If you are interested in being considered to serve in such a role, please send a letter addressing your interest in working with either of the two main areas to me (jmcclurk@umw.edu) by July 1. Your letter should include specific ideas for projects and workshops you might offer in that area. A review committee made up of the Director of CTE&I, a representative from DTLT, & me will consider applications in the context of the needs of TTI.  Our goal would be for the Fellows to be in place by August 24.

Please let me know if you have any questions or would like to further discuss this opportunity.

Sincerely,

Jeff McClurken
Professor of History & American Studies
Special Assistant to the Provost for Teaching, Technology, and Innovation

An Amazing Life

The last few days have been very difficult for the UMW community.  It’s been a turbulent semester, but the news late last week that one of our students had been murdered in an event that remains tragic and largely unexplained has rocked our worlds.

I didn’t know Grace Mann well, but I knew of her from many people who I respect and trust, students, faculty, and staff.  I knew of her activism, I knew of her passionate defenses of others, I knew of her energy and enthusiasm, and I knew that I was glad that she had been appointed to serve on the President’s Task Force on Sexual Assault.  I knew that Grace, an American Studies major, had, even as a junior, already been involved at a high level in independent studies and presentations at scholarly conferences.  I knew that she had a reputation for engaging, challenging, and inspiring those who taught her.  I knew that I was looking forward to having her in my US Women’s History course in the fall (especially because I was going to have to bring my “A game” to keep up with her).

My heart aches for her parents and her family, for her fellow activists, for her friends, for her teachers, for her communities in Fredericksburg, Northern Virginia, and beyond.  I cried with so, so many of them today as we attended her funeral at Temple Rodef Shalom, and the grave-side burial at King David Memorial Gardens.  I won’t try to summarize the funeral (which can be seen here by clicking on the On-Demand Viewer on that page) beyond noting that the speakers–Cedric Rucker, Leah Cox, her roommates and best friends, and her amazing parents–depicted a life of light, passion, energy, deep friendship, inspiration, activism, and love–deep, giving, encompassing love–that defies simple categorization but included many, many hugs.  The sadness at her death and the inspiration of her life battled within me all day and I suspect within the many others around me.

It’s painful to imagine what we have all lost, what the world has lost, from her life being abruptly shortened in this way.  Given what Grace had already accomplished, the good she had already done, the people she had already inspired, we are poorer today to not have her among us.  Yet the incredible woman her parents brought up will continue to inspire all who knew her, and as long as her story continues to be told, she will inspire others as well.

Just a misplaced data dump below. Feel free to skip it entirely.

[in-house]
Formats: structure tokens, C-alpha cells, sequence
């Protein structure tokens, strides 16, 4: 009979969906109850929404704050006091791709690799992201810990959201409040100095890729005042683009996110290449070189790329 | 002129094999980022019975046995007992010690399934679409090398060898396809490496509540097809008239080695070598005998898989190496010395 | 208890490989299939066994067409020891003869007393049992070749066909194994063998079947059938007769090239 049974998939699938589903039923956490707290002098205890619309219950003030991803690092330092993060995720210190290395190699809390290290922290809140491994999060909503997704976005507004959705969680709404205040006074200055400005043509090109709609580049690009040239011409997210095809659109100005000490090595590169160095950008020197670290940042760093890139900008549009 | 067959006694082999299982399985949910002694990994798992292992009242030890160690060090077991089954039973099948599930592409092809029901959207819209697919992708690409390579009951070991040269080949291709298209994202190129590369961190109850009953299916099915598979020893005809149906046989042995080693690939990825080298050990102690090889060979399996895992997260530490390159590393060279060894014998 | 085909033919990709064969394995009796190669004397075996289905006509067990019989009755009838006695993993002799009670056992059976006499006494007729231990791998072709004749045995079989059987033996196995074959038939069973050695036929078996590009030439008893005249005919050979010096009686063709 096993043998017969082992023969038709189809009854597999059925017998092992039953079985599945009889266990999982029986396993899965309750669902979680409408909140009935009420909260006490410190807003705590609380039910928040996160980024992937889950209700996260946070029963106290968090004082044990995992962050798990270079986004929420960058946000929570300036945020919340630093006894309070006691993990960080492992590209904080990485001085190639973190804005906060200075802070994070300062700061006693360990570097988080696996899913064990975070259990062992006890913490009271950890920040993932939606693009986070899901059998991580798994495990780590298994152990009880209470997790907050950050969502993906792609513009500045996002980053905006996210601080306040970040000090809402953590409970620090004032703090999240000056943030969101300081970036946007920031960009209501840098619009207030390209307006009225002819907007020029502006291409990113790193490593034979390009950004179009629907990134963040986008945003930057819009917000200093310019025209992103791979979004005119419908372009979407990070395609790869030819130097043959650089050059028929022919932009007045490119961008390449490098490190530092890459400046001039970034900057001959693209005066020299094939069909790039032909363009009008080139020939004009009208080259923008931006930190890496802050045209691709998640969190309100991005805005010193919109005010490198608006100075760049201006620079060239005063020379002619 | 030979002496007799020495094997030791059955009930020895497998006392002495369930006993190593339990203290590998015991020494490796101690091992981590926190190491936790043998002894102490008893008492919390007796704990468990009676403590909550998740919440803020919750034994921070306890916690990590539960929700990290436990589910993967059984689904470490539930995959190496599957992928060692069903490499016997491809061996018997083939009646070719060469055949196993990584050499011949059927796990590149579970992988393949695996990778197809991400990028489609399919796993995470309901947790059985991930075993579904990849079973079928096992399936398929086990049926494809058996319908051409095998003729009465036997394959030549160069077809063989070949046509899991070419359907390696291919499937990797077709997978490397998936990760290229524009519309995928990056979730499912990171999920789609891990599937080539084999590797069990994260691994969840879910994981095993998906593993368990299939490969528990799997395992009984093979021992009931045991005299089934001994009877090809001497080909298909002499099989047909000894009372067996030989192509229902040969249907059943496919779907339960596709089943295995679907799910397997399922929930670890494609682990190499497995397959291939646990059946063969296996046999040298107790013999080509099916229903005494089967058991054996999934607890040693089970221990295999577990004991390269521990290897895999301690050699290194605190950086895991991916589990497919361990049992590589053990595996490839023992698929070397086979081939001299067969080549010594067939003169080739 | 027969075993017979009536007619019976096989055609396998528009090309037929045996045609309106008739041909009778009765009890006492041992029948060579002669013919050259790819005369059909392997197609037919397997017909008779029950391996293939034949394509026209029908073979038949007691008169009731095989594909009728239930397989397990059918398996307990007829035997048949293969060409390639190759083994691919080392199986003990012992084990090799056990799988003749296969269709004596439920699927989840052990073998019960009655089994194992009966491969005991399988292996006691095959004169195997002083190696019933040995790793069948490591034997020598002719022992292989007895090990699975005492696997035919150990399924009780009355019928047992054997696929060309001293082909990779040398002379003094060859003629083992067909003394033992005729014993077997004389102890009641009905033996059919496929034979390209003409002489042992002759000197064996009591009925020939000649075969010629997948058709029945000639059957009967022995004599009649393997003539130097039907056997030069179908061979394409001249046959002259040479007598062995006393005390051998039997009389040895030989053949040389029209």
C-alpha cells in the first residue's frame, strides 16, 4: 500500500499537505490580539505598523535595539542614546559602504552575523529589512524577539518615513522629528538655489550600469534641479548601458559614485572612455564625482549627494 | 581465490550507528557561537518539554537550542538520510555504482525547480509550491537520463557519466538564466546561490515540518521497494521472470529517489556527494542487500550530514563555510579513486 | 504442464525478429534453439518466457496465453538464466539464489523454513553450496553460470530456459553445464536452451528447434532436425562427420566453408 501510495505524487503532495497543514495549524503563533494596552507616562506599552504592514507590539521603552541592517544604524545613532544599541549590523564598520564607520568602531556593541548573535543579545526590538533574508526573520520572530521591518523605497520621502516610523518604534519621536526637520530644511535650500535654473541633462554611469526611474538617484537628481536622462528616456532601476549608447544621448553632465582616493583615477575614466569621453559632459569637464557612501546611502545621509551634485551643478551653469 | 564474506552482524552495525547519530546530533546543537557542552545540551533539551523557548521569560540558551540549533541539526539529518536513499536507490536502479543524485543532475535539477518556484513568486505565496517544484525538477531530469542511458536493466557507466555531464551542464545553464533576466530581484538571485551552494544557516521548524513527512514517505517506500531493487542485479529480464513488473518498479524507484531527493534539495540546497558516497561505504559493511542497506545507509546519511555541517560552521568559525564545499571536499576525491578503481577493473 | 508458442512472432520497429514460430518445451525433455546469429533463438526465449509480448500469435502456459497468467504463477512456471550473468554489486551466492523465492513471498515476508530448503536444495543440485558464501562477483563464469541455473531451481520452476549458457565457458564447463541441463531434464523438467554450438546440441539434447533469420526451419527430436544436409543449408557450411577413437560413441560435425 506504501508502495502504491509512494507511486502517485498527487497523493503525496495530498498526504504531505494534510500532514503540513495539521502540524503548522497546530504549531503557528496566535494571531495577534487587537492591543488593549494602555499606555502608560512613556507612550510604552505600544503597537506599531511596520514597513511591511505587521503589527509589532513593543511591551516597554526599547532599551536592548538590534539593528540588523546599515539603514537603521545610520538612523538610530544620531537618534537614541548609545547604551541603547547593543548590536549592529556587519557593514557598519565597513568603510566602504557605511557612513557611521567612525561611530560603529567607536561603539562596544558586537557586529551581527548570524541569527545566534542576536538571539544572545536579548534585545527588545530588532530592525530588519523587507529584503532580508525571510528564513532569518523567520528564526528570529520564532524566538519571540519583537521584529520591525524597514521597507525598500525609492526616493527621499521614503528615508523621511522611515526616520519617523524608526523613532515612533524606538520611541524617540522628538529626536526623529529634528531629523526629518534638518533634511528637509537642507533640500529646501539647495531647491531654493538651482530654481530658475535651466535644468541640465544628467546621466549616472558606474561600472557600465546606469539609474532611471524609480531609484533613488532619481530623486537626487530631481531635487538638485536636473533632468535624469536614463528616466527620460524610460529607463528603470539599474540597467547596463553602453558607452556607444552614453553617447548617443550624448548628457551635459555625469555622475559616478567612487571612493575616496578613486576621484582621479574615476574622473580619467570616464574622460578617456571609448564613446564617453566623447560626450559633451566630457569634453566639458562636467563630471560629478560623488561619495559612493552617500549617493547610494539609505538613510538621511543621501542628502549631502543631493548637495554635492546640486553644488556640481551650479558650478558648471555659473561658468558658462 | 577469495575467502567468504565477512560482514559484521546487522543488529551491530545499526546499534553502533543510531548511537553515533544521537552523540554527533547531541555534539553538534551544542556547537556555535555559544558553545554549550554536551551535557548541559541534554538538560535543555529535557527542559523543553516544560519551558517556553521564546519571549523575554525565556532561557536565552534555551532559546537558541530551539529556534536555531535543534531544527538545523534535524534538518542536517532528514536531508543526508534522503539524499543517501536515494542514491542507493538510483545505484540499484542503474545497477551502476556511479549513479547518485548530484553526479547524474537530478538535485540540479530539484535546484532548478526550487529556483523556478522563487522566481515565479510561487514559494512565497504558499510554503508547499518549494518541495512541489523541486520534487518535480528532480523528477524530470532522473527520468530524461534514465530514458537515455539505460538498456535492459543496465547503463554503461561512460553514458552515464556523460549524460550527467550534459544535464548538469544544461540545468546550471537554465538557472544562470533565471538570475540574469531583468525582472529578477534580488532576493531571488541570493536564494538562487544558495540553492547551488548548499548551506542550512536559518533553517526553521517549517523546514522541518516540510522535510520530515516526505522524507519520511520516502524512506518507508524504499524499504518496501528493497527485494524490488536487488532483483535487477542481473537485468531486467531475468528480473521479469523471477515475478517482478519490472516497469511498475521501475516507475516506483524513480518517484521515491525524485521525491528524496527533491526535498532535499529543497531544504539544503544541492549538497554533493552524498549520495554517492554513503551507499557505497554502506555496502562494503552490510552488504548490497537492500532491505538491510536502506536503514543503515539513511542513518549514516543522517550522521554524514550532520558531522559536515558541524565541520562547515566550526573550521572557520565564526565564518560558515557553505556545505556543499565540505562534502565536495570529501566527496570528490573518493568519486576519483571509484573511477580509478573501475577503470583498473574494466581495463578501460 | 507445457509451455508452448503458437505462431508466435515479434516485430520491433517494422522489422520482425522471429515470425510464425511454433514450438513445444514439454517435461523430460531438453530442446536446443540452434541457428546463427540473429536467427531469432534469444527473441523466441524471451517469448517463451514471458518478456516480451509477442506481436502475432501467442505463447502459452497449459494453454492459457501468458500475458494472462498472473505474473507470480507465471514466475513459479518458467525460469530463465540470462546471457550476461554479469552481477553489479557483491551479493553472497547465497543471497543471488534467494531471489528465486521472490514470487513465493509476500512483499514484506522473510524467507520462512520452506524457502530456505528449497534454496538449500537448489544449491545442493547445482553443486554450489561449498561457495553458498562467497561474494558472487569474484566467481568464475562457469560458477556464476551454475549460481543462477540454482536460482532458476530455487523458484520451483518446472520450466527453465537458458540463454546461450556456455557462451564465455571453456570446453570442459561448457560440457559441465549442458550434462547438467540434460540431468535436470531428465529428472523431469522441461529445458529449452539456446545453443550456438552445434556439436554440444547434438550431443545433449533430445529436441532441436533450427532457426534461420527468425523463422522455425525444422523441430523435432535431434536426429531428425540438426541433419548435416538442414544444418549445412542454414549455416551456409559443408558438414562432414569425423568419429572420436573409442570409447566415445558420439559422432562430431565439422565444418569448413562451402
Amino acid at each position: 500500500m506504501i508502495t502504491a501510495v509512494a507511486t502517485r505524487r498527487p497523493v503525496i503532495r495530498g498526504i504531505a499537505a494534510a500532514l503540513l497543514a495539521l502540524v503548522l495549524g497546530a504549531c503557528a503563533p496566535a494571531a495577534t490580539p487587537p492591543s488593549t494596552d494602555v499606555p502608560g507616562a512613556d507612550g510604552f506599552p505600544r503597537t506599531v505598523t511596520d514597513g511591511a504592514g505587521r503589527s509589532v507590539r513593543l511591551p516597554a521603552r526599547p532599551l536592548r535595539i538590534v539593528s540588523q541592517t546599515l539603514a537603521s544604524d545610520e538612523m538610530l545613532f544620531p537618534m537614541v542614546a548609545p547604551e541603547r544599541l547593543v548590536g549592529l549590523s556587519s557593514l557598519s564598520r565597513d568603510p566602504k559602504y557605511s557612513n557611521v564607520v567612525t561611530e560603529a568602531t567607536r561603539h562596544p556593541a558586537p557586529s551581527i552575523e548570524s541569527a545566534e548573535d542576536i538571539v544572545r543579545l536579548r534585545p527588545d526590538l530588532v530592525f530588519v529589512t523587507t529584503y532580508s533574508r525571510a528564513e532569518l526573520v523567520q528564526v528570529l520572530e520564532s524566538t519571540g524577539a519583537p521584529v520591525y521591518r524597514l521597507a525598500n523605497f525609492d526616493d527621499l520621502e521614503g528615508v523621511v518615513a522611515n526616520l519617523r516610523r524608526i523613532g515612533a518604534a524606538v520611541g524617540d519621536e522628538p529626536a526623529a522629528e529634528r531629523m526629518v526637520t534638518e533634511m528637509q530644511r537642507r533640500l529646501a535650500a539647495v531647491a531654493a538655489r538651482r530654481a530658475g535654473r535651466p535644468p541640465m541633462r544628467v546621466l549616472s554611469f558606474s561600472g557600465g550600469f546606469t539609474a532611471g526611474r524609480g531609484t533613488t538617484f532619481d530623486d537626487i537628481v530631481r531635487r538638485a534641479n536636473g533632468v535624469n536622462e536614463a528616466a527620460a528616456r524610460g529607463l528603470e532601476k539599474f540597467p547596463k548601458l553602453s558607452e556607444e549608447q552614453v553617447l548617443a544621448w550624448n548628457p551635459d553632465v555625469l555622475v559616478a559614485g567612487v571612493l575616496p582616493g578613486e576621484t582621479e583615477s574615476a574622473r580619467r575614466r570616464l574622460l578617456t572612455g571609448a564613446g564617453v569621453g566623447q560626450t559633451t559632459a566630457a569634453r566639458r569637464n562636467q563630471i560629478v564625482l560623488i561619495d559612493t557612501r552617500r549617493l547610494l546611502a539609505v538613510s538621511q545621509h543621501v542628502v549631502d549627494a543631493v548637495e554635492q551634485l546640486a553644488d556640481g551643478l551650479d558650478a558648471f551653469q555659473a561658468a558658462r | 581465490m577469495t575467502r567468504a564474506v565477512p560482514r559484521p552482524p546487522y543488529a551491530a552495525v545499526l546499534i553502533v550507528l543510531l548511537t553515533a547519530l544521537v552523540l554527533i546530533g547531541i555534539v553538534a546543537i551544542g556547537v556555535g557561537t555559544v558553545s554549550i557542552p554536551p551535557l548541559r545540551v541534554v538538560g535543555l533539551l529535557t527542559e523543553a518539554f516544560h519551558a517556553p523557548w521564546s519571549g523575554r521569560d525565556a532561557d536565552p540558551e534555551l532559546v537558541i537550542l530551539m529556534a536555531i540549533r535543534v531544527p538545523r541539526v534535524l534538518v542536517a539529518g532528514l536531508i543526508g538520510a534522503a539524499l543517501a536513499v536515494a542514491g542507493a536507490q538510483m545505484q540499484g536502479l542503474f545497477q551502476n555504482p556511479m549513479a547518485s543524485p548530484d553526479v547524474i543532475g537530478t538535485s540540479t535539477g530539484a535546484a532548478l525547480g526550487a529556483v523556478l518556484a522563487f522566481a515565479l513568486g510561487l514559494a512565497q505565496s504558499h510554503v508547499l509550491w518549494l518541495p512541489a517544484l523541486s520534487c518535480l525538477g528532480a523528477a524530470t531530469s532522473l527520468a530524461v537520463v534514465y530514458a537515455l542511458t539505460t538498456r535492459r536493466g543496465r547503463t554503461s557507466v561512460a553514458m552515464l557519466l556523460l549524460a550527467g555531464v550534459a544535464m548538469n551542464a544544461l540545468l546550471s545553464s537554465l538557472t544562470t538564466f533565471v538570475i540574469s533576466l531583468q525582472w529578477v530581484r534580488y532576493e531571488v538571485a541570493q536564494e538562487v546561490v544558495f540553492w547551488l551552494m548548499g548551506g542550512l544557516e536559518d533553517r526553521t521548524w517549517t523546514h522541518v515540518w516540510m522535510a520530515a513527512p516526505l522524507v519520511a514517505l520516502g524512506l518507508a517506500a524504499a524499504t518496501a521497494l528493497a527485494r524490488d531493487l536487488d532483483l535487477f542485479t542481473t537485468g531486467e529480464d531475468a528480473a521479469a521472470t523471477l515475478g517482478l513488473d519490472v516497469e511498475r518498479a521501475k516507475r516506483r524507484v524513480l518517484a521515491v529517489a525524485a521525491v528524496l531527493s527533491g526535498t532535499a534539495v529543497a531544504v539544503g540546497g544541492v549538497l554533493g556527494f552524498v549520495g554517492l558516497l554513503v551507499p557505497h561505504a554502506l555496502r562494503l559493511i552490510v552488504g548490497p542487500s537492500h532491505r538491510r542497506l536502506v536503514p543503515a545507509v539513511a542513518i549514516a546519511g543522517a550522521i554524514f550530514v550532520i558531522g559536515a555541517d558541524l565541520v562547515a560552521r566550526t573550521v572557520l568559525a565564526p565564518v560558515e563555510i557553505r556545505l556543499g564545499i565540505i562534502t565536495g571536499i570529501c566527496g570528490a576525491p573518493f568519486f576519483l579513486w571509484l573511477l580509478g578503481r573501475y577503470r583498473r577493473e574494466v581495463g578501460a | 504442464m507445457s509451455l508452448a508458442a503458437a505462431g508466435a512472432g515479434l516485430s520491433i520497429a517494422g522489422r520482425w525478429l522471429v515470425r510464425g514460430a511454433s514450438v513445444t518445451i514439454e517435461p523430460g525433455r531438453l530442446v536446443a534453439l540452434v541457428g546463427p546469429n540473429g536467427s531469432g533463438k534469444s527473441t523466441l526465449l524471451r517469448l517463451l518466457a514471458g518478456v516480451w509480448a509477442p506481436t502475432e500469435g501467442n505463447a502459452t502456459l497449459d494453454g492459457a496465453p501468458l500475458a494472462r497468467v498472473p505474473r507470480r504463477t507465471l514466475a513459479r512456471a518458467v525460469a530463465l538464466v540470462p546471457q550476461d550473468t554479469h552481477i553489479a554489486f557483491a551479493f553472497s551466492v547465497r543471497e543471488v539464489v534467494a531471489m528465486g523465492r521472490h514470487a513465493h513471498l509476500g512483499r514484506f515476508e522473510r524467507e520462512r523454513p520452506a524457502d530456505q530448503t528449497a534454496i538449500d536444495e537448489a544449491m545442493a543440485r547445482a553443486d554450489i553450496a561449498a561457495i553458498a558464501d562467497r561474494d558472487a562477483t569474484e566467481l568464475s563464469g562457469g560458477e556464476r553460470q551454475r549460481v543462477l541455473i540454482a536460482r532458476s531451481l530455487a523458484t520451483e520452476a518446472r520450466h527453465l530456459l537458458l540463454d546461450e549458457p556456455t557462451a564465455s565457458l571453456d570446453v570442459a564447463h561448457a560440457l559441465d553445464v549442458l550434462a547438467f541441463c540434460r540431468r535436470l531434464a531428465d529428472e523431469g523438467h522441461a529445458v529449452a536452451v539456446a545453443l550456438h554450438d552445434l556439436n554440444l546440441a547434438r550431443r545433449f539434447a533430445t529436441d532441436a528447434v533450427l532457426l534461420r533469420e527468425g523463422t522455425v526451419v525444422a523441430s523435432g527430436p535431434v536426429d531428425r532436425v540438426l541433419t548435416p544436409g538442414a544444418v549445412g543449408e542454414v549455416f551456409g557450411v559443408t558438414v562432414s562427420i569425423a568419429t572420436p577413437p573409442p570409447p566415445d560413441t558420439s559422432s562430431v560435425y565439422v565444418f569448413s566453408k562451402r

Her parents have requested that in lieu of flowers, donations be made to RCASA, the Rappahannock Council Against Sexual Assault. Having watched RCASA provide essential support as far back as my own undergraduate days at Mary Washington in the early-1990s, I know it is a great organization doing incredibly important work and donations to it are a fitting tribute to much of Grace’s work on and off campus.  There will also be a memorial fund established at UMW in her honor.

There were many hugs today as we mourned our loss and celebrated Grace’s life.

Talking about Digital History and the SHA

At the Southern Historical Association Conference in November 2013, I was asked by Ian Binnington and David Herr, editors of the H-South discussion network and fellow historians of the South, to sit down and talk about digital history, digital tools, scholarship and teaching, and the role of scholarly organizations and conferences in a Digital Age.  I was honored to be asked (though I should note I was a last-minute replacement for another scholar who has a terrific book about which it would have been great to hear more), and Ian and I talked for about an hour.  David Herr did a great job splitting the footage into discrete clips. [I’ll be honest, though I’m pleased with the conversation, mostly what I see are my own verbal tics, include some painful verbal clutter.] Still, I think Ian and I work through some basic issues and opportunities that historians face these days.

Introduction

https://networks.h-net.org/node/512/discussions/34999/h-south-sha-and-youtube

Changing Modes of Research

Cataloging

Digital Tools

Dangers of Digital Humanities